Meet Marisa Barnett

When she 11 years old, pint-sized, first-time overnight camper, Marisa Barnett told the director of the New Jersey Y’s Camp Nah-Jee-Wah, that she would someday take her job.

Barnett knew then, that she never wanted to miss a season of Jewish summer camp.

Now 20 and a senior at Towson University, Barnett began that first summer a frightened, young girl who didn’t fit in, and emerged from camp, a happier, more confident young woman.

“I had a lot of anxieties and my parents weren’t sure I could do it,” recalls Barnett. “And there were some set-backs that first summer. Like, I was afraid of thunderstorms. But I had an amazing month, made so many great friends and discovered my love of gymnastics. And I learned how independent I could be,” she adds.

From then on, Barnett attended camp for all eight weeks of the summers. Going to a camp where her differences were appreciated and Judaism was celebrated was hugely important for Barnett, who was often excluded by schoolmates because of her anxieties as well as her observance of Judaism. Being in a Jewish environment sparked Barnett’s interest in Holocaust studies and Jewish song leading and fueled her desire to become more observant at home.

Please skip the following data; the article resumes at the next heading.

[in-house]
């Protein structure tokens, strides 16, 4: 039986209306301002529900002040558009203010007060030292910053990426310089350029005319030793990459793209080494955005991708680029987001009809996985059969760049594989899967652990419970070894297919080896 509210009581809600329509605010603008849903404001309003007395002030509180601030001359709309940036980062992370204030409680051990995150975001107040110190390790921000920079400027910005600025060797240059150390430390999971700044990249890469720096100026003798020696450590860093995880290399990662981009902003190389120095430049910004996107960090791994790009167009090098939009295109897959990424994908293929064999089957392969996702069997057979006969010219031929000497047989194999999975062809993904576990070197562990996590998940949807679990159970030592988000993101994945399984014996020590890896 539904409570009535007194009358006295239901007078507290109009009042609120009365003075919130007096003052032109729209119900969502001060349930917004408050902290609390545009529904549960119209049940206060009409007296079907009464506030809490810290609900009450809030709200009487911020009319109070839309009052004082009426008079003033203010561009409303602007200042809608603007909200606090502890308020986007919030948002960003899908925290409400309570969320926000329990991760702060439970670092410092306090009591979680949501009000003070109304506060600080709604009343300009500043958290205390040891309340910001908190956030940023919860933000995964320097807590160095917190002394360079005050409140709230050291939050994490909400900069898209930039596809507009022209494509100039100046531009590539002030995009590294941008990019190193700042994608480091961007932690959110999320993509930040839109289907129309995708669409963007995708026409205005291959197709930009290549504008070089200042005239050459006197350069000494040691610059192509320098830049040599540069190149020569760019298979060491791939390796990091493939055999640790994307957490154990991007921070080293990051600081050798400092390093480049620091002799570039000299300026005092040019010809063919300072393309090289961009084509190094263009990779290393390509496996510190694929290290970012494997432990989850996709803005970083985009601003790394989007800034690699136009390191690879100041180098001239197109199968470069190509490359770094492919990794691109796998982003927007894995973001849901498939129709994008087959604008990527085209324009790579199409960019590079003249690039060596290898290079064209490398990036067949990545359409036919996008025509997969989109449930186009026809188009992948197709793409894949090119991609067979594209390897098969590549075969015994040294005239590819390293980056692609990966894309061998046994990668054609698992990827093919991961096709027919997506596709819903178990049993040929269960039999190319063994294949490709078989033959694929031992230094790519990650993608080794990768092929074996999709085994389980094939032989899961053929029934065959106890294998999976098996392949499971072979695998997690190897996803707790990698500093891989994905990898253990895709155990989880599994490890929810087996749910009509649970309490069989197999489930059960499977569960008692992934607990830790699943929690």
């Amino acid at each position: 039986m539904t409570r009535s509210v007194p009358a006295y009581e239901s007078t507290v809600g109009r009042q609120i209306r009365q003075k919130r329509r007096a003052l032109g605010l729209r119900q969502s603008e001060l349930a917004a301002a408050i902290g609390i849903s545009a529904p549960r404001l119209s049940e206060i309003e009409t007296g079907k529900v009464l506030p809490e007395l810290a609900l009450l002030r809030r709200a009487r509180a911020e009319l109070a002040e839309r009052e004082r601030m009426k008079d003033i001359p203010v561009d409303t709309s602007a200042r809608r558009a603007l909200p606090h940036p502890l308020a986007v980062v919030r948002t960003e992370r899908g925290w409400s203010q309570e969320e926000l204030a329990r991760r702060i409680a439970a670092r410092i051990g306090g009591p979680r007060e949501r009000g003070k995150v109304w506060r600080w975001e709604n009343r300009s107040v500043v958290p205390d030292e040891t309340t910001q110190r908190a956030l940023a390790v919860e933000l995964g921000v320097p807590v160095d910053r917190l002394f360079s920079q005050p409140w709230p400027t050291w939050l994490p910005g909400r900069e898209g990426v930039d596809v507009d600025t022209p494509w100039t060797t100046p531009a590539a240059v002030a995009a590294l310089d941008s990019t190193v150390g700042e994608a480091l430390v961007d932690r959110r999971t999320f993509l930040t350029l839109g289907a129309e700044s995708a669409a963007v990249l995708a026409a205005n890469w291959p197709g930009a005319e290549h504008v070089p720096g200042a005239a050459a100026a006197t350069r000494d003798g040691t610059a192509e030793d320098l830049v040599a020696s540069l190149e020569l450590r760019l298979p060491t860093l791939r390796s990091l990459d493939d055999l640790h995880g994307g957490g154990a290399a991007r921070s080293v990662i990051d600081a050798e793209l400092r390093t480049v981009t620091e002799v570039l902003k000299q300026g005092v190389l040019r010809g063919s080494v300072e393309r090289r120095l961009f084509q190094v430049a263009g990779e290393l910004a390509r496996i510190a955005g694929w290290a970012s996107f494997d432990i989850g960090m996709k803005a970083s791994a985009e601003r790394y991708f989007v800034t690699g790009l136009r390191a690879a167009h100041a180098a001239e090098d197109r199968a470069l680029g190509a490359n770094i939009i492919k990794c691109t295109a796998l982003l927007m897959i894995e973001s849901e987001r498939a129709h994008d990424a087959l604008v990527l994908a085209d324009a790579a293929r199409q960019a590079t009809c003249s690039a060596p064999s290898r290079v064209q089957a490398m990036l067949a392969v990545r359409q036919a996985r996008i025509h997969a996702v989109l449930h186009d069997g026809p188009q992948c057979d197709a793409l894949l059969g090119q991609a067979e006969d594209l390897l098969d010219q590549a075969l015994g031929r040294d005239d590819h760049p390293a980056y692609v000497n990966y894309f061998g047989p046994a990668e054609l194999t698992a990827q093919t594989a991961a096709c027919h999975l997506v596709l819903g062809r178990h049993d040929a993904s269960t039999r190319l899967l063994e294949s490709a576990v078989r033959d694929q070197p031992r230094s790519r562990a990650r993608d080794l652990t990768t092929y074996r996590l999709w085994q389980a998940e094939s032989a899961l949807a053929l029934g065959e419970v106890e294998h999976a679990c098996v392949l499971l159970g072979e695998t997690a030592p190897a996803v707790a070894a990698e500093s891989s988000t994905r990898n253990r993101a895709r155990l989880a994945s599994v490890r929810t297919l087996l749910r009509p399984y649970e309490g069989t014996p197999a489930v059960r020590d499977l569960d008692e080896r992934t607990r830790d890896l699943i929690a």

Barnett attributes much of her success at camp to two favorite counselors. “I will never forget them. They saw I was different and they reached out to me,” she says. “Growing up with all my problems was tough, but I knew I had to keep pushing ahead, because once I got through the [school] year, I had camp. I was that kid who started counting down the days until next camp season, the day I went home.”

Two summers ago, Barnett was forced to admit that returning to camp in the Poconos was no longer practical. “I had a difficult withdrawal,” she says.

Fortunately, the withdrawal didn’t last long. Barnett was hired to be a counselor at Camp Milldale. “It was life-changing,” she says. “The opportunities they have given me are beyond my wildest dreams. The director, Amy Bram, saw my passion. She said she saw herself in me. That was amazing to hear.”

This summer, Barnett will have a variety of leadership responsibilities including assisting with Milldale’s music program and bringing “ruach,” (spirit) to the day camp. “Ruach,” says Barnett, “is contagious.” And who better to pass on camp fever than Barnett, one of its all-time biggest fans?

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